contains information sheets related to encourage the students active participa-
tactile adaptations for students who are tion (even if only partial) in accessing
blind with severe disabilities. These information.
strategies include the following:
Providing Effective Tactile
* Tactile communication strategies
Representation
* Mutual tactile attention
* Tactile modeling To determine whether tactile informa-
* Object cue tion is truly representative of a specific
* Touch cue concept, the representation must be tac-
* Tangible symbols tilely salient and meaningful. Because it
* Textured symbols is natural for sighted teachers to have a
visual perspective, it is difficult to make
Visit Project SALUTE on the Web at
tactile adaptations that make sense tac-
http://www.projectsalute.net.
tilely. For example, tactile outlines of
items (e.g., string glued to a drawing of
a house) may be used to represent dif-

58 COUNCIL FOR EXCEPTIONAL CHILDREN


ferent concepts but may not be recog-
nized tactilely or understood by the stu- Figure 2: Considerations for Developing Tactile Adaptions
dent. Although miniatures are conven-
ient because of their size and are easy to 1. Identify the objective of the lesson or the instructional concept.
handle, they are based on visual charac-
2. Select the materials to convey this concept.
teristics of the objects they represent.
For example, a small plastic dog has no 3. Close your eyes and examine the material with your hands.
tactile characteristics in common with a 4. Take a tactile perspective, not visual, when deciding how and what
real dog. Similarly, a miniature of a to present.
house, while visually recognizable, does 5. If the entire concept (e.g., house) is too complicated to represent
not resemble a house when examined through a tactile adaptation, then select one aspect of the concept
tactilely. A key that the student has used (e.g., key) for the tactile representation.
to open the front door of his house will 6. Consider the student's previous tactile experiences. What items has
form a more accurate concept of he or she examined?
house. 7. How does the student examine materials through the sense of touch?
Experiment with what can be per-
8. Decide how the item will be introduced to the student.
ceived tactilely by blindfolding yourself
and examining the adaptation using 9. Identify what supports the student needs to tactilely examine the
only your sense of touch. In addition, item.
avoid misconceptions as much as possi- 10. Decide what language input (descriptive words) will be used to con-
ble. For example, in a kindergarten vey the student's experience of the material.
classroom, a student brought a glass
paperweight with a rose in it for show
and tell. He talked about the rose as he types of tactile input (tactile hyperre- Wolfe, 1998). A special educator specif-
passed it around the class. When a sponsivity). These responses vary from ically trained in the area of visual
classmate who has no vision and limit- person to person. Some people can wear impairments and blindness can be help-
ed language was allowed to hold the certain fabrics next to their skin while ful with teaching ideas and tactile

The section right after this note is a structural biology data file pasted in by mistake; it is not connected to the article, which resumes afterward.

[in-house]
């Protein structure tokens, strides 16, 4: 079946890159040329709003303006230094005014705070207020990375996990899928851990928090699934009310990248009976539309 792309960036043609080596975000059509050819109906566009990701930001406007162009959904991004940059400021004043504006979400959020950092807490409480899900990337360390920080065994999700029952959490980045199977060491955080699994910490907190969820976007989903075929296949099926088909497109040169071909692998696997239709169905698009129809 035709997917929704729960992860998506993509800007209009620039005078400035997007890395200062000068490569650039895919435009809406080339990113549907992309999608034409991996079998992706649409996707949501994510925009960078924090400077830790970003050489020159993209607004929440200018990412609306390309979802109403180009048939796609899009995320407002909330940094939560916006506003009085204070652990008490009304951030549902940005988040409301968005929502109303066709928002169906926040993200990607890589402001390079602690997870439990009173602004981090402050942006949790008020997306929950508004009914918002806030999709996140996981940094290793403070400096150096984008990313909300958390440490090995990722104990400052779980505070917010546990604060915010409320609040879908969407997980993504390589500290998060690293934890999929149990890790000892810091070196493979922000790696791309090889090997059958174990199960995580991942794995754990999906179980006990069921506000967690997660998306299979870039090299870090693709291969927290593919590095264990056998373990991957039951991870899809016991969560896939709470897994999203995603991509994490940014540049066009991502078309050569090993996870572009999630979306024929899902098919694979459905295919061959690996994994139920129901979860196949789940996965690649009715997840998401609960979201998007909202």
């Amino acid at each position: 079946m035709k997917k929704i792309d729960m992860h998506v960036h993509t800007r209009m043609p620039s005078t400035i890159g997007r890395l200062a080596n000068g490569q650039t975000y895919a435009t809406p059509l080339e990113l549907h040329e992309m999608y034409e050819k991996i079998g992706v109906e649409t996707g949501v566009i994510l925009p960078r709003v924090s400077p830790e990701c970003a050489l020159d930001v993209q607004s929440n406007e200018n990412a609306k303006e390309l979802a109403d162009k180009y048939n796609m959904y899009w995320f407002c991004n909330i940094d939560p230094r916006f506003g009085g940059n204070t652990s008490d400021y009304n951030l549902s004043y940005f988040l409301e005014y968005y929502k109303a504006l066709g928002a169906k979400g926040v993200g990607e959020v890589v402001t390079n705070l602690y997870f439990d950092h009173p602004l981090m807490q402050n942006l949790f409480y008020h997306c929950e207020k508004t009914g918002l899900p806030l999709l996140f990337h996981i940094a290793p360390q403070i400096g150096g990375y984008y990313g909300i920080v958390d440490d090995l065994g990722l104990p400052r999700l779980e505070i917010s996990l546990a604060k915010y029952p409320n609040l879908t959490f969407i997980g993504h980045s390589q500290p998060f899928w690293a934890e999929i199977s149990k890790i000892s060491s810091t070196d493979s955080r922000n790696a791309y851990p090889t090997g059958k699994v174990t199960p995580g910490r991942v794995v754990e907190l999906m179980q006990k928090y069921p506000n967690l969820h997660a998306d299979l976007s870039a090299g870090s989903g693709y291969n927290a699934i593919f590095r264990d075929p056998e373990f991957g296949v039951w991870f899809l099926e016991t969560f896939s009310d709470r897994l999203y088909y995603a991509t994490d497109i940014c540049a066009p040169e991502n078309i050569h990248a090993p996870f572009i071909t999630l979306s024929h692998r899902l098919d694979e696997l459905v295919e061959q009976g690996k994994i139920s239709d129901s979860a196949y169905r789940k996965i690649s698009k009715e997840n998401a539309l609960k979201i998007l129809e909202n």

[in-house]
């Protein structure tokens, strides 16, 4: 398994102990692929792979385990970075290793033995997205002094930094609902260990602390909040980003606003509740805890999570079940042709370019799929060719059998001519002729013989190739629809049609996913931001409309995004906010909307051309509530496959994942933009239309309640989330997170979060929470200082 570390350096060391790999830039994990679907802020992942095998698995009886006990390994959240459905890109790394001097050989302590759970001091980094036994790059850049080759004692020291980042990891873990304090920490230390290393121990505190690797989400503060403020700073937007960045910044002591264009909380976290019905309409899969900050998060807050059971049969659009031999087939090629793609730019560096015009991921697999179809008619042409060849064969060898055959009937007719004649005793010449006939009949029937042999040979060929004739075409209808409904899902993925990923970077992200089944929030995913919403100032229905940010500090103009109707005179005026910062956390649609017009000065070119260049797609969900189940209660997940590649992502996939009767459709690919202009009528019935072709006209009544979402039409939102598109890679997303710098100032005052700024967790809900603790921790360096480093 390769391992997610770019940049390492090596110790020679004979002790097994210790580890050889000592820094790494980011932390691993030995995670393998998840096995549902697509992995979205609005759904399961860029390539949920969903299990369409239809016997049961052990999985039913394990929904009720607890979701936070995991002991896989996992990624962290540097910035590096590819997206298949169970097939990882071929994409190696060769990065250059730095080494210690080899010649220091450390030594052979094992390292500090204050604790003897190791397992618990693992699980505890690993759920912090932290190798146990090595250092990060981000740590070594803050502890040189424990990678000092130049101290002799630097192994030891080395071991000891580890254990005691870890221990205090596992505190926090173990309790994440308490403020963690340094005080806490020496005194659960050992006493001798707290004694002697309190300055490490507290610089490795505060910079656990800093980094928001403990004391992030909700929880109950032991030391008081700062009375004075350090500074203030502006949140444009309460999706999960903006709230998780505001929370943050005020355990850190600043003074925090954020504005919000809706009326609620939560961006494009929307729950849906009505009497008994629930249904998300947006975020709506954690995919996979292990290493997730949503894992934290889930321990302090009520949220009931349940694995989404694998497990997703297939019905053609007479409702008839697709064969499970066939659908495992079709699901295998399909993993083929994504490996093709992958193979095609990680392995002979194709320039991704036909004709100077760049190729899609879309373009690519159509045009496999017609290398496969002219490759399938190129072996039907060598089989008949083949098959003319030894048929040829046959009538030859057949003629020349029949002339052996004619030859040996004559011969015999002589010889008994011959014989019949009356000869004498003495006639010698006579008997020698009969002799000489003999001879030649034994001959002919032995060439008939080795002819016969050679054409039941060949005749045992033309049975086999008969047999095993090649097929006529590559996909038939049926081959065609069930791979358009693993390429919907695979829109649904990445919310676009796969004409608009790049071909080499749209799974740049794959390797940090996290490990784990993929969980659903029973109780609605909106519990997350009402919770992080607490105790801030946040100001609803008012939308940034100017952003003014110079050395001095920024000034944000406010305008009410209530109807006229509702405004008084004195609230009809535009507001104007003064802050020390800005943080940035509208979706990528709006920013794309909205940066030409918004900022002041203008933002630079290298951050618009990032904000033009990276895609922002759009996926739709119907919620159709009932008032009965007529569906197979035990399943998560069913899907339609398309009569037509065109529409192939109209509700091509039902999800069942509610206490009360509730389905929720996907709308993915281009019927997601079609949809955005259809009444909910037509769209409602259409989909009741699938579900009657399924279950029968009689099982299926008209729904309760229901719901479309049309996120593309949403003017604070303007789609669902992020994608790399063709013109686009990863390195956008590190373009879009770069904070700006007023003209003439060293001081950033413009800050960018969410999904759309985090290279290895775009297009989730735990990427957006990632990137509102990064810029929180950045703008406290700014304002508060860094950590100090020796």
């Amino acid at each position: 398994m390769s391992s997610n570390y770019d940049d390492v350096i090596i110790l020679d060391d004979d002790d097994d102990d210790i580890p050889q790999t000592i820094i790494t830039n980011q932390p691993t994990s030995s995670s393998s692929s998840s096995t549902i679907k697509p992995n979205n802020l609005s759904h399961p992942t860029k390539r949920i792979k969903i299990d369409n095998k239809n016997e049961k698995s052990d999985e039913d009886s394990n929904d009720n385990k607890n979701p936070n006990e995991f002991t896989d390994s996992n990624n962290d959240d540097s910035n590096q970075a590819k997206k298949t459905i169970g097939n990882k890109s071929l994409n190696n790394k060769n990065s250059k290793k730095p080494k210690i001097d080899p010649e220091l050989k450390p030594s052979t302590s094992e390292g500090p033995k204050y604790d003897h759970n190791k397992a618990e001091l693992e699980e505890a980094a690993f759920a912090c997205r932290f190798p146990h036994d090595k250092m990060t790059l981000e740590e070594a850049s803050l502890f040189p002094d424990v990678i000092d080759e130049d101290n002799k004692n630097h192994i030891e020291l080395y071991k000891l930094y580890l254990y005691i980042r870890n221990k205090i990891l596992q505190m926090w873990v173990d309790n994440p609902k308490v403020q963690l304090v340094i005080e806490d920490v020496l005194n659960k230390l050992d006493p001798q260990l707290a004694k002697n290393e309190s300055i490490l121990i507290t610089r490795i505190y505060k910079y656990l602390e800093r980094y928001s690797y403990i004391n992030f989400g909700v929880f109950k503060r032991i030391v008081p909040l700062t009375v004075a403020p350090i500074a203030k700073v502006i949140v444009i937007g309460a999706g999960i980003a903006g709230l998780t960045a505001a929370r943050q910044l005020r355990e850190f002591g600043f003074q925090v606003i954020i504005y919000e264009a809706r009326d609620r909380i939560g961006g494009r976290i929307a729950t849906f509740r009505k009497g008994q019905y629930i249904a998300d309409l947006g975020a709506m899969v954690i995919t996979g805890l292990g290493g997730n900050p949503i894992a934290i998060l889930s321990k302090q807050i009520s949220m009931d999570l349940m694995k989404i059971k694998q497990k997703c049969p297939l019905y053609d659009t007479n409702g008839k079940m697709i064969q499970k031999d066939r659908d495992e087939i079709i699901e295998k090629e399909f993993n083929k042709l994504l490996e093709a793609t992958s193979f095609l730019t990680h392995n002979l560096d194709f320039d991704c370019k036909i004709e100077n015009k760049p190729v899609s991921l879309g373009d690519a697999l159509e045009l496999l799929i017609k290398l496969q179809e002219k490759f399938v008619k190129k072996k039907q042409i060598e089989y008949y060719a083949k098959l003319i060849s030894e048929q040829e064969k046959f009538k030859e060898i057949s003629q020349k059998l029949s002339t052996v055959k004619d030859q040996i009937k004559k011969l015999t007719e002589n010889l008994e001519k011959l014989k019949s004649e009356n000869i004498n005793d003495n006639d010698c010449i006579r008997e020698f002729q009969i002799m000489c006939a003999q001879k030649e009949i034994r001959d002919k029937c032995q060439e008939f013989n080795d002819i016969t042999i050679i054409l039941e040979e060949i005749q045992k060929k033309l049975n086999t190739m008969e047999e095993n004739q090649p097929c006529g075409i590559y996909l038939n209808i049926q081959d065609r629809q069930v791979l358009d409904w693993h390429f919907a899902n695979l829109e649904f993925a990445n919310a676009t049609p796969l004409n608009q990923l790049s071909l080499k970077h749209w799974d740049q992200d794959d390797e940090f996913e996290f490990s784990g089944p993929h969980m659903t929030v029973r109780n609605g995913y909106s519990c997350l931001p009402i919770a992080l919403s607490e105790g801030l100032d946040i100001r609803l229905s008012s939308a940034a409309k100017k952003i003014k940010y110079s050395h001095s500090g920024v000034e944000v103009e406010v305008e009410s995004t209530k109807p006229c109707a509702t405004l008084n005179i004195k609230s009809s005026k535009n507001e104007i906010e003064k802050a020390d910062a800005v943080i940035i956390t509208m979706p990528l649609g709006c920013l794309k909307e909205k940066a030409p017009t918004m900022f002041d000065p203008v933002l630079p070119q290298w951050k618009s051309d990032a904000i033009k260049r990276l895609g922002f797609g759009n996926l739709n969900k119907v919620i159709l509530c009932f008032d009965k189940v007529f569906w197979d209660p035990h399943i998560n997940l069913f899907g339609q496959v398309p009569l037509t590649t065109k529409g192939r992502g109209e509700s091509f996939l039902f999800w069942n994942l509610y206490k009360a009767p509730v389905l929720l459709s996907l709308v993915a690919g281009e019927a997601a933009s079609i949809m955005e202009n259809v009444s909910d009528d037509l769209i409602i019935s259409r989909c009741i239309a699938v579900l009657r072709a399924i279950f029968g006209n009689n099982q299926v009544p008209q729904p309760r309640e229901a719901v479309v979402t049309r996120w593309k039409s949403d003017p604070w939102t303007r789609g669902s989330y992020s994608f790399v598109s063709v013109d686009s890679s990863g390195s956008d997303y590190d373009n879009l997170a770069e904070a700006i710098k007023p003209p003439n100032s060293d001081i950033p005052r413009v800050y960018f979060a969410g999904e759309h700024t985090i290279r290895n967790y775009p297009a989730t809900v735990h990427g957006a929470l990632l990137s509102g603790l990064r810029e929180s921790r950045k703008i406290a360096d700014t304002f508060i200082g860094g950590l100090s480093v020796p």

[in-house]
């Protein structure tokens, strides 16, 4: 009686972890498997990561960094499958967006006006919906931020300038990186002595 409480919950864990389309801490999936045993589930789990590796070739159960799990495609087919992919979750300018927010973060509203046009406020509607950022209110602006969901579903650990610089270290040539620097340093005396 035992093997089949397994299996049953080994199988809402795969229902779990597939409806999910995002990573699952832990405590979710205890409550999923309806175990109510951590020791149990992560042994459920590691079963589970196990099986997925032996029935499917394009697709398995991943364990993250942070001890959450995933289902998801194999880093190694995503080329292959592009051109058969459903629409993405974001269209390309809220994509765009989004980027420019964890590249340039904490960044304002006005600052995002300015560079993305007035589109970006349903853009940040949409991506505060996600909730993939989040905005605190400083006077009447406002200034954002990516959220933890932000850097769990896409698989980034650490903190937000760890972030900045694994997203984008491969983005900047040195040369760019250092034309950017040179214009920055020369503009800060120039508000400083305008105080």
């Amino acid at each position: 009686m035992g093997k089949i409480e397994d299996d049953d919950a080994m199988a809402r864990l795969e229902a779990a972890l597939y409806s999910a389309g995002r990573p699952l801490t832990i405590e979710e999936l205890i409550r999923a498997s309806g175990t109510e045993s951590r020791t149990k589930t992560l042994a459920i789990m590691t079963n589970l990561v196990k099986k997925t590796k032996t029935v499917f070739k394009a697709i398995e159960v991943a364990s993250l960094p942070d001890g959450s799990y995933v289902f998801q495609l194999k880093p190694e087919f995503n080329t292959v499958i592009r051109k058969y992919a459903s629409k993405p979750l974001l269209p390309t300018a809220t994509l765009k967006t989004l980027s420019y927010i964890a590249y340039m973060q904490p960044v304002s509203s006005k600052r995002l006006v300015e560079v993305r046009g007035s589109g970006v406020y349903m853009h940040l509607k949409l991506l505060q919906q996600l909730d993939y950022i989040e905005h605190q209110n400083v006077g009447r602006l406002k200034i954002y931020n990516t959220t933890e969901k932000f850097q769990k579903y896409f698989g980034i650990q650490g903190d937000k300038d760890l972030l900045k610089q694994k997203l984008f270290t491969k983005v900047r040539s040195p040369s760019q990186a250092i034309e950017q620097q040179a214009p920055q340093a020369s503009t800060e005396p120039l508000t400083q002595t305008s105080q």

paperweight, he was confused when others cannot. resources. Depending on this teachers
told its a rose. More appropriate lan- Teachers must be aware of and professional training and experiences,
guage should be used to describe what respect these individual differences. however, he or she may be unfamiliar
this student is experiencing (e.g., Teachers should not take students with the types of accommodations a
round, smooth, heavy, and hands and physically make them touch particular student may need. The stu-
glass). If this student is to understand materials if they are not willing to do so dent who is blind, has spoken language,
the meaning of rose, then you need to (Smith, 1998). If students are forced to and reads braille has very different
provide a real rose, so the student can have aversive tactile experiences, they learning needs from those of a student
perceive its shape, texture, size, and are less likely to explore tactilely. The who does not speak, does not read
scent (see Figure 2 for other considera- term tactile defensiveness has a negative braille, and has limited receptive lan-
tions). connotation that may interfere with guage.
effective intervention. If the student has Relying on one specialist to meet the
Hyperresponsivity to Touch
a sensory modulation problem that tactile needs of a student who is blind
Some students demonstrate strong reac- results in hyperresponsiveness, then the with additional severe disabilities
tions to tactile information, even though educational team should include an should be avoided. The ideas of all
this may be the best way for them to occupational therapist. Creative ways to members of the team are needed,
receive information. These reactions are bypass this problem and assist the stu- including family members and class-
often referred to as tactile defensiveness dent to handle tactile information are mates who do not have disabilities
and treated as a negative characteristic needed. (Downing, 2002). This way tactile adap-
of the student. Some people have a low tations and strategies are more likely to
sensory threshold and are hyperreactive A Team Effort be used at home and school and with
or hyperresponsive to certain sensory Making appropriate tactile accommoda- peers.
stimulation (Williamson & Anzalone, tions (instructional strategies or materi- Team members should consider how
2001). Tactile responsivity is simply the als) cannot be left to one member of the the student perceives information